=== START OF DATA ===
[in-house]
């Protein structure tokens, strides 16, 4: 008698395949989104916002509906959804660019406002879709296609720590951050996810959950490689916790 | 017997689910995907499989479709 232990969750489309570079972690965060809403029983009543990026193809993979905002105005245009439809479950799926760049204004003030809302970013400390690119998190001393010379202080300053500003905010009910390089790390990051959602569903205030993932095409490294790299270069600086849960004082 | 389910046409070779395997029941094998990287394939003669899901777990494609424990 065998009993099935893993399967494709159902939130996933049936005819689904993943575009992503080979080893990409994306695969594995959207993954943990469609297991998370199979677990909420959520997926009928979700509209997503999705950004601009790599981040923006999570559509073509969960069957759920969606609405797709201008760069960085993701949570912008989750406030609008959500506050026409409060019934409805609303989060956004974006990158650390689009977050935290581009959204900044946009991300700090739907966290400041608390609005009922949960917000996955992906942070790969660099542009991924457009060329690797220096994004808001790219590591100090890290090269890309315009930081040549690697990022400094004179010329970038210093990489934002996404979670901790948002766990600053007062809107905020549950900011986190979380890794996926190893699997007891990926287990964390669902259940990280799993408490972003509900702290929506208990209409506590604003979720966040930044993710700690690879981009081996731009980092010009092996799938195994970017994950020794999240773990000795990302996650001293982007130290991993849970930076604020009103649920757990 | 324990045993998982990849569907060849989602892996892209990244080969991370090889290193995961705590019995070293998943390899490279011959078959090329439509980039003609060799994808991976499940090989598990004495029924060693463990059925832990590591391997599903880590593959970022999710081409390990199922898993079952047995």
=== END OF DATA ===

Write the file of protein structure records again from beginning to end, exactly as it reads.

[in-house]
């Protein structure tokens, strides 16, 4: 008698395949989104916002509906959804660019406002879709296609720590951050996810959950490689916790 | 017997689910995907499989479709 232990969750489309570079972690965060809403029983009543990026193809993979905002105005245009439809479950799926760049204004003030809302970013400390690119998190001393010379202080300053500003905010009910390089790390990051959602569903205030993932095409490294790299270069600086849960004082 | 389910046409070779395997029941094998990287394939003669899901777990494609424990 065998009993099935893993399967494709159902939130996933049936005819689904993943575009992503080979080893990409994306695969594995959207993954943990469609297991998370199979677990909420959520997926009928979700509209997503999705950004601009790599981040923006999570559509073509969960069957759920969606609405797709201008760069960085993701949570912008989750406030609008959500506050026409409060019934409805609303989060956004974006990158650390689009977050935290581009959204900044946009991300700090739907966290400041608390609005009922949960917000996955992906942070790969660099542009991924457009060329690797220096994004808001790219590591100090890290090269890309315009930081040549690697990022400094004179010329970038210093990489934002996404979670901790948002766990600053007062809107905020549950900011986190979380890794996926190893699997007891990926287990964390669902259940990280799993408490972003509900702290929506208990209409506590604003979720966040930044993710700690690879981009081996731009980092010009092996799938195994970017994950020794999240773990000795990302996650001293982007130290991993849970930076604020009103649920757990 | 324990045993998982990849569907060849989602892996892209990244080969991370090889290193995961705590019995070293998943390899490279011959078959090329439509980039003609060799994808991976499940090989598990004495029924060693463990059925832990590591391997599903880590593959970022999710081409390990199922898993079952047995």